I am a Lecturer in Economics at the University of Surrey.
My research interests are in macroeconomic theory, monetary economics, and international finance.
I study the optimal regulation of a banking system in a Gertler and Kiyotaki (2010) economy. Bankers issue deposits to households and use their own net worth to invest in productive firms subject to an enforcement constraint: the forward-looking bank value cannot be less than the value of default. I show that a benevolent policymaker has two distinct objectives. First, the optimal policy induces private bankers internalize the pecuniary externalities inherent in the enforcement constraint. An optimal linear deposit tax financed with a net worth subsidy is effective for that matter, while regulatory capital requirements are generally not. Second, the optimal policy rewards survival of banks by tilting the bank value distribution from entrants to survivors, which mitigates the enforcement friction in the first place. A way to achieve the latter is to introduce variation in net worth subsidies between the two groups of banks. The future subsidies to survivors---``preemptive bailouts''---relax the enforcement constraint of the banking system as whole, decreasing the probability of financial crises. Quantitatively, unregulated banks underborrow and underlend compared to the optimal allocation under commitment, and similar conclusions arise in the context of Markov perfect equilibria without commitment.
On optimal time-consistent macroprudential policy (with Gianluca Benigno and Alessandro Rebucci)
We study the optimal government policy in small open economies with occasionally binding collateral constraints dependent on asset prices. We provide conditions under which a benevolent policymaker can use the tax on debt to implement the unconstrained first-best allocation in the regulated competitive equilibrium. The policy is Ramsey optimal and time consistent. Compared to the optimal allocation, the unregulated competitive equilibrium features underborrowing, contrary to the conventional view.
Financial dollarization, exchange rate, and macroprudential policy (with Cheng Ding and Vivian Yue)
Financial dollarization is widespread in emerging economies. On the one hand, liability dollarization makes borrowers more vulnerable to currency crises. On the other hand, credit dollarization serves as an insurance device for domestic savers. We consider a small open economy, in which domestic households and experts trade in home-currency assets, foreign investors trade with domestic agents in foreign-currency assets, and the price-setting for nontradable goods is subject to a nominal rigidity. The optimal exchange rate policy must account for both the price distortions and the costs and benefits of financial dollarization.
Informality and macroprudential policy (with Carla Moreno)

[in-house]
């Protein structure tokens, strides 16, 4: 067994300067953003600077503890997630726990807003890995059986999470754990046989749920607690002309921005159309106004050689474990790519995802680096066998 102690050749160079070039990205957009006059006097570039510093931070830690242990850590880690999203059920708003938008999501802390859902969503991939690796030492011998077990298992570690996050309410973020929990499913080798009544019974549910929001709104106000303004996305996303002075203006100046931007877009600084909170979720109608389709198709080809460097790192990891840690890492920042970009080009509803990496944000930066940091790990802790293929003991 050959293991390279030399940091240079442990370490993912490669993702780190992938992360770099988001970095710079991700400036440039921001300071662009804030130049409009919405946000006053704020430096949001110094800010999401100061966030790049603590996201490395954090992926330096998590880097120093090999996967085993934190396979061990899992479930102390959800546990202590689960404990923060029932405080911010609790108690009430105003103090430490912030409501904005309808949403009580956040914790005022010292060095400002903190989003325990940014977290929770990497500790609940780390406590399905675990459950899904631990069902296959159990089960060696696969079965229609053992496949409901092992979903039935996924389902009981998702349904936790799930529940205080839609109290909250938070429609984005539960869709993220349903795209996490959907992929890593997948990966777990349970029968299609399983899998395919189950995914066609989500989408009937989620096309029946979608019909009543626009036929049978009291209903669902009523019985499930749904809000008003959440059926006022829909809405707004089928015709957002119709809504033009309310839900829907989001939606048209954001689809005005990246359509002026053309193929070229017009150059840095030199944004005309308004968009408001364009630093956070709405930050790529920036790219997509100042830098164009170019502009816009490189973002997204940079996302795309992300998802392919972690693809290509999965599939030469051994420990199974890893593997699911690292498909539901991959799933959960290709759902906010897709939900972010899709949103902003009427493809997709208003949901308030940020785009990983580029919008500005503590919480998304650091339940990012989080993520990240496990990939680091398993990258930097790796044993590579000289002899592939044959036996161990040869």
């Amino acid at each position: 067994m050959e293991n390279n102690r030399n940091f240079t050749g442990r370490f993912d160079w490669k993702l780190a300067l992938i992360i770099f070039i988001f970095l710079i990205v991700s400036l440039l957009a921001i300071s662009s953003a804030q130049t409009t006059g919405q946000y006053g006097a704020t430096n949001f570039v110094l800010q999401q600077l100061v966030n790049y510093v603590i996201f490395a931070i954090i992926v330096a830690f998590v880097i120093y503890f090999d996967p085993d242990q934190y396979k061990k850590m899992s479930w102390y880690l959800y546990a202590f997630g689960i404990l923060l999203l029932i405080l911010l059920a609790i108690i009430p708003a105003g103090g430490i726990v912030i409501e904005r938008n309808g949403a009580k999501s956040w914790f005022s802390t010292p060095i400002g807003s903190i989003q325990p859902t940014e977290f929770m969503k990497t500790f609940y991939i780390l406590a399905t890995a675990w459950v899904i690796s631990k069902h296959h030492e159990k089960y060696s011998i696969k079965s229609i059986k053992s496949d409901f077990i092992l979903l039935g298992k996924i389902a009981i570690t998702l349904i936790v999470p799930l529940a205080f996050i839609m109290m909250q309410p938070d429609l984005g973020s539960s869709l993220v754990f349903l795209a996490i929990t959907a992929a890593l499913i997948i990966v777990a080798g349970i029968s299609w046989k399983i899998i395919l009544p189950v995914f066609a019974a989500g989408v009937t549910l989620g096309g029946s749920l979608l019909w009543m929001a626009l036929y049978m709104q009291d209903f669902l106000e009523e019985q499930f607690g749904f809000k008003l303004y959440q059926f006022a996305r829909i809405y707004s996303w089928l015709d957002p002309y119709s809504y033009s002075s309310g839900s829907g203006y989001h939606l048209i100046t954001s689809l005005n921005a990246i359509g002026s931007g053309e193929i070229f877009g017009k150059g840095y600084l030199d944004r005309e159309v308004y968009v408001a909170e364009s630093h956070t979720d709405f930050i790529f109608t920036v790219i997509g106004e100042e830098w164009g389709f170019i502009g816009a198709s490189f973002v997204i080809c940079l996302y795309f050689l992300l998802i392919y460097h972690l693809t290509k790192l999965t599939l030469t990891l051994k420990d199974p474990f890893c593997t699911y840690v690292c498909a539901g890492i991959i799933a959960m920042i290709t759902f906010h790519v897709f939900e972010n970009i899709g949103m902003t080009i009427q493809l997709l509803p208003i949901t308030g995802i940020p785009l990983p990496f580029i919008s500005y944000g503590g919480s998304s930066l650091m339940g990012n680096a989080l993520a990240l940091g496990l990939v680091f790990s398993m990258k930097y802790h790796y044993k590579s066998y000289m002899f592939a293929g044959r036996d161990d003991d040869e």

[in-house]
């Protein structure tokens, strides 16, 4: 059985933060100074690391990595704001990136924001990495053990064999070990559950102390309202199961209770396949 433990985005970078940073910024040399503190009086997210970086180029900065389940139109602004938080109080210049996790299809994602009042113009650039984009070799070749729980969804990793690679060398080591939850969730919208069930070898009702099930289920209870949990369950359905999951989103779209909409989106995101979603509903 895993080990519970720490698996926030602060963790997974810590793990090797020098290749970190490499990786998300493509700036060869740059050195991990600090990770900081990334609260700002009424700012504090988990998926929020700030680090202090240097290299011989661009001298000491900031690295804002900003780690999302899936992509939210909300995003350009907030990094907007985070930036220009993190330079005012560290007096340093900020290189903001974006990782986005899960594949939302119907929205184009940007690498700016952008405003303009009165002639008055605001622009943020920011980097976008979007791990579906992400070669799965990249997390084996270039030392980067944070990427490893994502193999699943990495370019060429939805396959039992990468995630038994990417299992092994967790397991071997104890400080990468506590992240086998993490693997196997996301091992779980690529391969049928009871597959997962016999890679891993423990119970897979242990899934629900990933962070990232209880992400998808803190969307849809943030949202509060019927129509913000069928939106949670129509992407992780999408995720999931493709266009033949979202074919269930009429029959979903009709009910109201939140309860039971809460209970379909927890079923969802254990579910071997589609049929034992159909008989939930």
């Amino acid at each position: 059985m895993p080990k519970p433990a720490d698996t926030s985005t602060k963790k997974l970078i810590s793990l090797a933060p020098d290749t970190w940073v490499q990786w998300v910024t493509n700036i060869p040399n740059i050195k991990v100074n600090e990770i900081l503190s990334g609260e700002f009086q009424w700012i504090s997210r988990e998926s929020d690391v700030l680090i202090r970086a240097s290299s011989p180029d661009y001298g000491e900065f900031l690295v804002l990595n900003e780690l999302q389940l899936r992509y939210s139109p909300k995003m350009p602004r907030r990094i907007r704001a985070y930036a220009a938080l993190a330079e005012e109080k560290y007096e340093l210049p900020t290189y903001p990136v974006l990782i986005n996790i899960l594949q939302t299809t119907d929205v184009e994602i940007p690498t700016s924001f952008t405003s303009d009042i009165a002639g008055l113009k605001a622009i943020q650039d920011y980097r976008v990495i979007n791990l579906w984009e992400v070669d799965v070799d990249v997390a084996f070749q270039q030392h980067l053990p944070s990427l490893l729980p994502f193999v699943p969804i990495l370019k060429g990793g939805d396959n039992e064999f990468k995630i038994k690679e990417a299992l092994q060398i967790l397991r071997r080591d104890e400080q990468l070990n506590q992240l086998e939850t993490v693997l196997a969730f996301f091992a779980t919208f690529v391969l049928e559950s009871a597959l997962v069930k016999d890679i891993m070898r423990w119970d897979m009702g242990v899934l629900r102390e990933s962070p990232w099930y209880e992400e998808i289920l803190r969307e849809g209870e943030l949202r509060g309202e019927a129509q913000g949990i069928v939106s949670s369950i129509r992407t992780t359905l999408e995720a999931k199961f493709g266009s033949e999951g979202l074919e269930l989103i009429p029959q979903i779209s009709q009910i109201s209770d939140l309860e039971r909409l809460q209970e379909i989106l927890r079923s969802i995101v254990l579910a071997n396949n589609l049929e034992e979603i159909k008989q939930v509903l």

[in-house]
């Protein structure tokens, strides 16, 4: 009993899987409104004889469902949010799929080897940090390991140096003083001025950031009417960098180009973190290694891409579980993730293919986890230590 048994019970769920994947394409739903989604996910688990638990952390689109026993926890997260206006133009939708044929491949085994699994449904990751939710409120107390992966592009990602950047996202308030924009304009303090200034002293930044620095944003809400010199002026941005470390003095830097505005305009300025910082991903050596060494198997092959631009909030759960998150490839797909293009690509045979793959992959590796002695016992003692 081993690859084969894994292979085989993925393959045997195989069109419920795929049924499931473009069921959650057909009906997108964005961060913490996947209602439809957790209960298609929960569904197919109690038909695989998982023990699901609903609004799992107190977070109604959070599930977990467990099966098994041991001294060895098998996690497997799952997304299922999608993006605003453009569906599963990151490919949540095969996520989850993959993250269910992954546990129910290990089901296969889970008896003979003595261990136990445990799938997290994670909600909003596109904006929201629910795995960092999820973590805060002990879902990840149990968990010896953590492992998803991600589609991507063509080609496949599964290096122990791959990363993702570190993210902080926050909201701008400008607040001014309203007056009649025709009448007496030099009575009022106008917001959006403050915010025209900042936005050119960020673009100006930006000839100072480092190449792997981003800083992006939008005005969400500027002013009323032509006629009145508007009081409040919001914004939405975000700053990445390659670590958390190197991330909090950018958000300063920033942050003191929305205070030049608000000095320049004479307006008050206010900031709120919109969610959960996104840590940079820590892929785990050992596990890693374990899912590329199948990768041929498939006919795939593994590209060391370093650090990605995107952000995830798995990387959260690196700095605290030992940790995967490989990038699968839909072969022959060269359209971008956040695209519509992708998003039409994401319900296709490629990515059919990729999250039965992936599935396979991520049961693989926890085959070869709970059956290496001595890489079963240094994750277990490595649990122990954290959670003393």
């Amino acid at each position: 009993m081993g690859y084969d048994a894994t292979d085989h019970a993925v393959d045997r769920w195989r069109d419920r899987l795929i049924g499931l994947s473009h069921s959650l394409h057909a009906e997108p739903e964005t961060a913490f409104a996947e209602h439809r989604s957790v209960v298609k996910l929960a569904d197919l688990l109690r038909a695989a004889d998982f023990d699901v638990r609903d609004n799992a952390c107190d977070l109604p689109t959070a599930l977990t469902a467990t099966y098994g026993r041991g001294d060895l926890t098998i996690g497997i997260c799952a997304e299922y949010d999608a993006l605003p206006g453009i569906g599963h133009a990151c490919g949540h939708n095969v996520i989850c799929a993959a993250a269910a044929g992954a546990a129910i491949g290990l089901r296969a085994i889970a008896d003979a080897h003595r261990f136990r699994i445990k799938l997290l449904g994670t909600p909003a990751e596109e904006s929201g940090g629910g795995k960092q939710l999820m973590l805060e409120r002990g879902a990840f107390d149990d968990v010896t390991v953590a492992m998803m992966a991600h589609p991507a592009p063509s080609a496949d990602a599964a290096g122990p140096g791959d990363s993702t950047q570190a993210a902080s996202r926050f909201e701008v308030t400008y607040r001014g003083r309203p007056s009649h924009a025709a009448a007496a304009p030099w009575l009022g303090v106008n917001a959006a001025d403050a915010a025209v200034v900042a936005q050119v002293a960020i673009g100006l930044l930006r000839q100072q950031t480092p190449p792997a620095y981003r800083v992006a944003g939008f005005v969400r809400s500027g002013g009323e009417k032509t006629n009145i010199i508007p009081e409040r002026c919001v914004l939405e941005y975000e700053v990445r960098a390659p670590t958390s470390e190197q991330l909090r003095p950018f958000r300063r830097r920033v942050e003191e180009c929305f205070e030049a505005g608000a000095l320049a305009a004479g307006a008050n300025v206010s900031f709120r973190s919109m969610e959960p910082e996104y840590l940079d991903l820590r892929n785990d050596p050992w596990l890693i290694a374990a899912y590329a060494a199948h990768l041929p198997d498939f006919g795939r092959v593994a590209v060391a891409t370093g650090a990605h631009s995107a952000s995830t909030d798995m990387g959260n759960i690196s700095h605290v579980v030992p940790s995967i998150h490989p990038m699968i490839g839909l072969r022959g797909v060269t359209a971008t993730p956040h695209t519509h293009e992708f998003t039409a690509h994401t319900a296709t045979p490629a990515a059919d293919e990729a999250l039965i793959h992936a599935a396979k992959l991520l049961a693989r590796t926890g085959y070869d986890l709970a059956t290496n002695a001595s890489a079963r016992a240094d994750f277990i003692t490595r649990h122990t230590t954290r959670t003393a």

We study how occasionally binding endogenous collateral constraints affect entrepreneurs' decisions to hire workers on an informal basis. By increasing the share of informal but less productive workers, entrepreneurs require less working capital and can borrow more in the financial market. On the other hand, lower average labor productivity decreases output, the demand for capital, and the collateral asset price, tightening the financial constraint. Nonlinear trade-offs arise when the optimal quantity of borrowing approaches the net value of collateral.
Labor migration and offshoring in markets with self-selection (with Federico Mandelman)
We study the general equilibrium effects of unskilled labor migration and skilled labor offshoring. Unskilled workers are employed in the domestic and foreign nontradable sectors. Skilled workers self-select into a nontradable or tradable sector based on the realization of a stochastic productivity. As unskilled immigration increases, the equilibrium wage in the domestic nontradable sector falls, and domestic skilled workers reallocate from the nontradable to the tradable sector. The aggregate domestic labor supply falls, and the aggregate consumption increases; consequently, welfare increases.
Financial constraints, risk sharing, and optimal monetary policy (SSRN, RePEc)
I characterize optimal government policy in a sticky-price economy with different types of consumers and endogenous financial constraints in the banking and entrepreneurial sectors. The competitive equilibrium allocation is constrained inefficient due to a pecuniary externality implicit in the collateral constraint and other externalities arising from consumer type heterogeneity. These externalities can be corrected with appropriate fiscal instruments. Independently of the availability of such instruments, optimal monetary policy aims to achieve price stability in the long run and approximate price stability in the short run, as in the conventional New Keynesian environment. Compared to the competitive equilibrium, the constrained efficient allocation significantly improves between-agent risk sharing, approaching the unconstrained Pareto optimum and leading to sizable welfare gains. Such an allocation has lower leverage in the banking and entrepreneurial sectors and is less prone to the boom-bust financial crises and zero-lower-bound episodes observed occasionally in the decentralized economy.